MUTEMATH’s highly energized, blues-infused set painted the picture of what Florida’s DeLuna Festival has begun to look like. In support of their new album, Odd Soul, the New Orleans quartet took the stage late Sunday evening with a sharp look and a new member, smiling throughout each song and filling the Sunshine State’s cooling air with their signature sound. Hard hitting, head nodding tracks like “Odd Soul” and “Blood Pressure” moved the Pensacola crowd, who continued to dance barefoot in the sand as the sun took flight. It wasn’t Linkin Park – the festival’s final headliner had canceled the previous week due to frontman Chester Bennington’s emergency arm surgery – but it worked out well. While many North Florida natives were initially skeptical of the change, by the end of the MUTEMATH set, the population had come around.
While MUTEMATH may have captured the overall “beautiful swagger” mood of the three-day festival, plenty of the other 80+ acts brought different styles. Oakland, CA’s WALLPAPER. wasn’t afraid to turn the low end up and shake the foundation of the resort festival’s three hotel properties. The group’s two drummers exchanged battling drum beats while lead singer Ricky Reed traded spastic tribal dance moves with wild child singer Novena Carmel. That wasn’t the only dancing to be had. Earlier in the weekend, Dinosaur Feathers had audience members dancing about like happy muppets thanks to their simple-yet-smart ‘n catchy Brooklyn melodies. And by Sunday evening, Nico Vega laid down big ballad vocals, channeling Karen O and Florence Welsh over distorted octave riffs and DFA1979 style drums – no doubt a disastrous recipe for crowd control.
Photo by Toni Tronu
On the main stage, however, Big Boi and Manchester Orchestra had no problems flipping the genre switch on the crowd. While Big Boi was not touring with a wind section or multiple backup singers, he easily made DeLuna Fest remember its slogan, “America’s Original Beach Party.” Girls from the audience were pulled onto the massive stage, many of them only wearing bikinis, and danced like Notorious B.I.G. was holding open auditions for his new music video. Whereas Manchester Orchestra, coincidentally nearby locals of Big Boi (they’re both from ATL), followed after the sun had gone down, only to effortlessly show the crowd that big rock riffs and loud vocals can also make a crowd sway from side to side. Andy Hull’s voice translated wonderfully from the album to the live stage, and people who were not the biggest fans of the outfit simply exclaimed afterward that they “brought it.”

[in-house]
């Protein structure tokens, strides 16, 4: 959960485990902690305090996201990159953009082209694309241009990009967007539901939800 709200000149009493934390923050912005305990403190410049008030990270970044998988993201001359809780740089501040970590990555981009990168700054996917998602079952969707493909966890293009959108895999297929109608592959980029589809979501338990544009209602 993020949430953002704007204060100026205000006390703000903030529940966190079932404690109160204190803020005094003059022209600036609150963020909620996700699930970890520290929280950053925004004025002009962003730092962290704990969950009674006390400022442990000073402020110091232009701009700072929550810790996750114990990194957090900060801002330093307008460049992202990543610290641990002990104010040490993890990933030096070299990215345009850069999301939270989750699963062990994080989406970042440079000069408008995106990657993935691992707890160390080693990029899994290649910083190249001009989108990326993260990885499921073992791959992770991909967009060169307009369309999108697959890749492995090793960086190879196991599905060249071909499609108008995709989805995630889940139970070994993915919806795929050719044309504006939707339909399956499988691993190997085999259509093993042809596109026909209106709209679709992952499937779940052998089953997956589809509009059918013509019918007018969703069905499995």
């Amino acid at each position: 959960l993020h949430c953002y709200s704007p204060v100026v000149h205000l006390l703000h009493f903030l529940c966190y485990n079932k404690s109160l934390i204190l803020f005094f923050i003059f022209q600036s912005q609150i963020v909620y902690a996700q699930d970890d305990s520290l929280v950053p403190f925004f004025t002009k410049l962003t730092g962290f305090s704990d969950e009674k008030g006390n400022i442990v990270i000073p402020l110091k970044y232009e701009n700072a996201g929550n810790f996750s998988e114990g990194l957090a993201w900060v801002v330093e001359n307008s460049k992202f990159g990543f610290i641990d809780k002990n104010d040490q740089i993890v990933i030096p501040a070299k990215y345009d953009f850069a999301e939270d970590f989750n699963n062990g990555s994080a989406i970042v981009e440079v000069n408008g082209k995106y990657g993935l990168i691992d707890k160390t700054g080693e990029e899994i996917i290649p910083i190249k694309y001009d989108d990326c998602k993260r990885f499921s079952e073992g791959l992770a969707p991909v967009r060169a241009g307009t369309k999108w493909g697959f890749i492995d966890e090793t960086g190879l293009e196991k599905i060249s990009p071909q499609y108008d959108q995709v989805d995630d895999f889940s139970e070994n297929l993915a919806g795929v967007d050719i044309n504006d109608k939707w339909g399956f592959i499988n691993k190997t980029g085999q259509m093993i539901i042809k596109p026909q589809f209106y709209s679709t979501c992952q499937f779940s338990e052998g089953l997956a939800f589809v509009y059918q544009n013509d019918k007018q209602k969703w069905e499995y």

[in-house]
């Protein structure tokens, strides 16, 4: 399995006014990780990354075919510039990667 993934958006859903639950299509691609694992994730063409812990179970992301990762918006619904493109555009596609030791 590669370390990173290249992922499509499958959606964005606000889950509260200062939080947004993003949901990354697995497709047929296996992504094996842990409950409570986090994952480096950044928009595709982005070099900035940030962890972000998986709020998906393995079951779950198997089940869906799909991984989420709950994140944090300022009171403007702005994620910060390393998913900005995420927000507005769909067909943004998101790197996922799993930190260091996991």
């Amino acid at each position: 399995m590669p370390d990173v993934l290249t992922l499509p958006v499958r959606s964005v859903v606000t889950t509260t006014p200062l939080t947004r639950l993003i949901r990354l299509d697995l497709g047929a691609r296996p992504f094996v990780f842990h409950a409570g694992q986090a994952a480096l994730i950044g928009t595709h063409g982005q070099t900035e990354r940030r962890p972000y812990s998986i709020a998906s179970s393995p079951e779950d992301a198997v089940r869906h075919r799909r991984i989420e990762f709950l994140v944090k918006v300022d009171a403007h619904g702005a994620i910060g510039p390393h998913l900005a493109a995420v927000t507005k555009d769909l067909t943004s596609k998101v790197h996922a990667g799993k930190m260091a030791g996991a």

Other notable acts included The Parlotones, Kevin Devine and the Goddamn Band, The Limousines, Stars, Cold War Kids and The Airborne Toxic Event. Having been in the industry for over a decade, South Africa’s The Parlotones are finally beginning to open America’s eyes to whatever is currently winning the rest of the world over. The eccentric post-punk quartet only added to the core positivity that DeLuna Fest tries effortfully to convey on paper. Though, they weren’t alone. Sets by Kevin Devine and Ra Ra Riot kept this feeling alive. Devine had open dialogue with front row audience members, and Ra Ra frontman Wes Miles took the time out of the set to repeatedly tell the audience the importance of hydration.
It’s a festival. A beach-side festival, no less. Naturally, there were some wild-eyed incidents. The Airborne Toxic Event claimed one of them. Mid set, lead singer Mikel Jollett climbed roughly 35 feet up a rafter and sang from atop the stage. While above, he mentioned that he felt like a swim, and did just that. He returned to ground level, threw off his boots and ran with about 40 audience members into the Gulf of Mexico while the band stretched out a melody. Again, more evidence that this festival strives to keep its mantra true.
Photo by Toni Tronu
But only one incident of many. Those with cameras had plenty of jaw-dropping memories to capture and take home. By weekend’s end: Girl Talk sprayed confetti into the night sky, Matt and Kim crowd surfed on audience members’ hands, Stars coated their crowd in rose pedals after almost every song, The Constellations poured drinks for each other on stage, Ghostland Observatory likely scared aliens away for another 100 years with their light show, and Rivers Cuomo danced atop protected sand dunes with a handful of daring audience members. In its second year now, DeLuna Fest finds itself amidst a wonderful identity crisis. It wants to be a music festival, but at its core, it’s really just one swingin’ party. Pensacola should be proud.
Gallery by Toni Tronu
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